Belle Island Park Water Feature

Located in Detroit, Michigan, the James Scott Memorial Fountain was designed by Cass Gilbert and Herbert Adams. The fountain was placed at the west end of Belle Island Park at it's completion in 1925, costing $500,000. The Park was actually designed by Frederick Law Olmstead between 1882-1884, being expanded and modified thereafter. The fountain features a lower bowl that is 510 feet in diameter with a central spray reaching 125 feet. The fountain was built in honor of the controversial James Scott because he left $200,000 to the city of Detroit especially for a fountain to be in tribute to him.

Scott, according to contemporaries, was left a fortune by his father who had invested well in Detroit real estate. Scott actually gambled a lot, and told many off-color stories. He was described as vindictive and a misanthrope who tried to bully and intimidate his competitors, and if this failed, he filed suit against them. These may all be reasons why, when he passed away in 1910, having no heirs, he left his estate to the City of Detroit. The only condition was that a life sized statue of him be included with the fountain. Some arguments say that his will actually orders the statue to be the pinnacle of the fountain.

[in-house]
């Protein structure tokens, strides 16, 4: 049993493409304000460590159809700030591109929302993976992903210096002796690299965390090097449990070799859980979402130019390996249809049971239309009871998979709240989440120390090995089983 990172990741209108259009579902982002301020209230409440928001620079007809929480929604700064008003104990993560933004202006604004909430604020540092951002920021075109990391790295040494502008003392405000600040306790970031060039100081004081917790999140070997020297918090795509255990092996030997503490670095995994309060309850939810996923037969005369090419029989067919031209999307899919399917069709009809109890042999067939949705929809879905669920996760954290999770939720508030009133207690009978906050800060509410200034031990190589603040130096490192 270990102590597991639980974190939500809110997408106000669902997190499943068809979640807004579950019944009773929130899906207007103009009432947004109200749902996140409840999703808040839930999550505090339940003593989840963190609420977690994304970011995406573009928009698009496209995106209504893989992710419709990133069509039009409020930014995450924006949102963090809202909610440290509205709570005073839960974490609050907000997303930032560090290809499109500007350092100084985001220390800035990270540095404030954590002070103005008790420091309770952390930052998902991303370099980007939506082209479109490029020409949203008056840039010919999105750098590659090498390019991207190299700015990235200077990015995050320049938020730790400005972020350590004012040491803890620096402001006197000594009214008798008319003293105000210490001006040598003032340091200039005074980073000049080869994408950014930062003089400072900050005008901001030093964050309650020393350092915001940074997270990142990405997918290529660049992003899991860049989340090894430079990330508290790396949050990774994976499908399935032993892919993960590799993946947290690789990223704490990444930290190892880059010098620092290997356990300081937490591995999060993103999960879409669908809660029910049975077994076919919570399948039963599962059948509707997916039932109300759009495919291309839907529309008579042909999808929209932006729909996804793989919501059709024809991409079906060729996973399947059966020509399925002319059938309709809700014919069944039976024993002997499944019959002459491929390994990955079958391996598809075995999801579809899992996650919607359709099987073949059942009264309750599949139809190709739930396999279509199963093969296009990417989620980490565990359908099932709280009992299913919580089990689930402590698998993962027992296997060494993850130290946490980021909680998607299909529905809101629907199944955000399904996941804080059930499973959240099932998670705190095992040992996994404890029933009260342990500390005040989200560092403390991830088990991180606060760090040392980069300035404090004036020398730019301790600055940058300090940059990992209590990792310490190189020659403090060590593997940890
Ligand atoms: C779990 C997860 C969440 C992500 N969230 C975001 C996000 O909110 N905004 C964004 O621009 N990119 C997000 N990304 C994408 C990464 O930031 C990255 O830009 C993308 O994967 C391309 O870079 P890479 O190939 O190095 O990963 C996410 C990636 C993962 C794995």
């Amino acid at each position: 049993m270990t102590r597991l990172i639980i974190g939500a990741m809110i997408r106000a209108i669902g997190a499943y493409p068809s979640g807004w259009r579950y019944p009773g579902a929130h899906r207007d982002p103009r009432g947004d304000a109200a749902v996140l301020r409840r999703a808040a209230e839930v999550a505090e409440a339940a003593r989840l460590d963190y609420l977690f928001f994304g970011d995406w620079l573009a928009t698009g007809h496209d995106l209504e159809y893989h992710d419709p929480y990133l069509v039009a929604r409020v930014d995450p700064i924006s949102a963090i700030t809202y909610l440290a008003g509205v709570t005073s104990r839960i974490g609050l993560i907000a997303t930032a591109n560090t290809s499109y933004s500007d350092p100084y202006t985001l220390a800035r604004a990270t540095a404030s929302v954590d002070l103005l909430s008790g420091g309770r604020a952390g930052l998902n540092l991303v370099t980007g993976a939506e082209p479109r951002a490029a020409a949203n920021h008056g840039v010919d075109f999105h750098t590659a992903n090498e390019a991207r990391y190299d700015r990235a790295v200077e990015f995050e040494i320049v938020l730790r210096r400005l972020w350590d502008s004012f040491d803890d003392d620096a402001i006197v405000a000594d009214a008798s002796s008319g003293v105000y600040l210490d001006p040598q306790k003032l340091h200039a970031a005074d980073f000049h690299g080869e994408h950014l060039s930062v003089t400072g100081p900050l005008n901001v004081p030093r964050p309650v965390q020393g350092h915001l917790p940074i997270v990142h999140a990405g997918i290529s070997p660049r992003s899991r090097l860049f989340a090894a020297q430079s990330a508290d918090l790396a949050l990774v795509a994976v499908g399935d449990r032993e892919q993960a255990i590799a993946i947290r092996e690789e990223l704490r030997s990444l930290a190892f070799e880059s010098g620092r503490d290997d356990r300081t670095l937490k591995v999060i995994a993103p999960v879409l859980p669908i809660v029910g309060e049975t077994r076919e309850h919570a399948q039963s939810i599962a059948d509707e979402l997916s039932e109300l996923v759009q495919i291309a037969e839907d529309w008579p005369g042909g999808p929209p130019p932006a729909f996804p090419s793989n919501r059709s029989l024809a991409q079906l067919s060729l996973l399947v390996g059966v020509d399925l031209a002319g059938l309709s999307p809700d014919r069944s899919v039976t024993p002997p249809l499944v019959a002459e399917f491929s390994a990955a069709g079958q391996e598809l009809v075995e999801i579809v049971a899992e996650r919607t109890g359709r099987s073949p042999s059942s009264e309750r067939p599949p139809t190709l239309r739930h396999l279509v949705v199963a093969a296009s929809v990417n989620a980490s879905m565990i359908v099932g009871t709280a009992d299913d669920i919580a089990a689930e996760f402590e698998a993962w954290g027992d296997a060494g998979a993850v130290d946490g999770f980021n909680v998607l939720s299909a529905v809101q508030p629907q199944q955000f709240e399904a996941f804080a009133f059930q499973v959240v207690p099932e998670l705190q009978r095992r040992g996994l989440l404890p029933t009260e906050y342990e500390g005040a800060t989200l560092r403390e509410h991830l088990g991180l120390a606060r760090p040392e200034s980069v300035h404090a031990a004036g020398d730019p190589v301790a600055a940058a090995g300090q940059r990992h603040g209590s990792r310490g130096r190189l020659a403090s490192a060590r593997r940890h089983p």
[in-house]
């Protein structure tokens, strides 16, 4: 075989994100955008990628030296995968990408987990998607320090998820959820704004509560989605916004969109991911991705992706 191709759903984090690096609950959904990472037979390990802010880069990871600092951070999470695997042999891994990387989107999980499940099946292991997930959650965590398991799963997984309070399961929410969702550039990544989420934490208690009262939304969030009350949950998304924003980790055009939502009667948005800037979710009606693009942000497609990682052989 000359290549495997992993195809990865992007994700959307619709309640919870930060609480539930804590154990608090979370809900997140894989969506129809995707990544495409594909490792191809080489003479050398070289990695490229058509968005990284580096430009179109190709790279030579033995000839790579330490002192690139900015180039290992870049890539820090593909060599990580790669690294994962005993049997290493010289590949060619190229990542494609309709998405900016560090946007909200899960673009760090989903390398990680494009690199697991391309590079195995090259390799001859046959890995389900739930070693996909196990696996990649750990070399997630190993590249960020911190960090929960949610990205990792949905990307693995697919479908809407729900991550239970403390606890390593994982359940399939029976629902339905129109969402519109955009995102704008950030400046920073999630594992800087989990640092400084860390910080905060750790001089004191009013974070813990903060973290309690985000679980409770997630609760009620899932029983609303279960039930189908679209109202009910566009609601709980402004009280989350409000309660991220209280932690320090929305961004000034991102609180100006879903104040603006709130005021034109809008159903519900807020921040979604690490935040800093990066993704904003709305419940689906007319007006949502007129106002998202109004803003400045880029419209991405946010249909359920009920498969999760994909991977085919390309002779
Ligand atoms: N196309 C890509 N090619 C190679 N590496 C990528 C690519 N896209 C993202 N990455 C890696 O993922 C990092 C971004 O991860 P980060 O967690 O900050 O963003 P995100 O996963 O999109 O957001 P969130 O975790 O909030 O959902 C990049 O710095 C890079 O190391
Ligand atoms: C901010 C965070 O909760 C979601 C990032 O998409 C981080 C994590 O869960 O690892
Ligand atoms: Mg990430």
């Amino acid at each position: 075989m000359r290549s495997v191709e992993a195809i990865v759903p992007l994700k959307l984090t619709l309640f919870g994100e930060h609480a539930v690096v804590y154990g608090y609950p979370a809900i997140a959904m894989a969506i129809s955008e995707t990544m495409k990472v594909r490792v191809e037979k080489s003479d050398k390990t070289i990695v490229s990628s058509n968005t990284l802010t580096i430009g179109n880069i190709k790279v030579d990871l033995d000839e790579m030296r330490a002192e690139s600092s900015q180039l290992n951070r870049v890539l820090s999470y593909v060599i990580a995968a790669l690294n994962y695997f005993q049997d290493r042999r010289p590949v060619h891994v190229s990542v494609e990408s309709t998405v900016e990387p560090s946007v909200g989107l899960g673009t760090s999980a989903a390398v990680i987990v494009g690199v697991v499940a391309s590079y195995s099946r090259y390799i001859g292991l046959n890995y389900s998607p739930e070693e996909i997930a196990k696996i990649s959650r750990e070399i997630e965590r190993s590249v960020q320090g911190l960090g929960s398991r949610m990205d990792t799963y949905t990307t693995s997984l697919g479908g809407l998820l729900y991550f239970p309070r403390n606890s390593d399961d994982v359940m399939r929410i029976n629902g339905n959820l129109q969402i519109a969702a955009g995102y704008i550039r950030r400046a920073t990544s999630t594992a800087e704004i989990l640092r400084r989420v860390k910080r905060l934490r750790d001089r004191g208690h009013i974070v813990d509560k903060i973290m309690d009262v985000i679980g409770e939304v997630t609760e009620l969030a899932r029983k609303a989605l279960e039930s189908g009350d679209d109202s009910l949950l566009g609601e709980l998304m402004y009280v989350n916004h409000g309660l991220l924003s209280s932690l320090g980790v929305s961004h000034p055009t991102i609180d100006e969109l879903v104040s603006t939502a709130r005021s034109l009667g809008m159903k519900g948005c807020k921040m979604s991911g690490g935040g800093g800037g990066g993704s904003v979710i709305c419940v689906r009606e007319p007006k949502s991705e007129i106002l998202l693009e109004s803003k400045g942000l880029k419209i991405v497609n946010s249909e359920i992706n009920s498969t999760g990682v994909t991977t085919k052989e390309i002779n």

What made this so controversial was that the city religious and community leaders thought it was inappropriate to accept this bequeathal because of his reputation. They felt it was immoral to have such a man immortalized in the city. However, even with these staunch complaints, the Mayor, Philip Breitmeyer and the City Council President, David Heineman, urged the community to accept the gift because there was no need to insult any of the cities citizens by refusing such a generous offer.

As this debate continued to be a hot issue for the city, the Scott fortune continued to grow, topping $1 million. The final design for the fountain actually placed the statue in an inconspicuous spot behind the fountain. The fountain design called for an amphitheater, a lagoon, and a bridge from the mainland to Belle Island. The work to expand the island began in 1917. The fountain construction began in 1921, and was completed in 1925. It was created in white marble, rising from a marble terrace with bas-reliefs adorning the panels. There are sculpted lions, dolphins, turtles, and the head of Neptune that all spout water. The steps that lead from the fountain imitate those of the Bethesda fountain in New York City.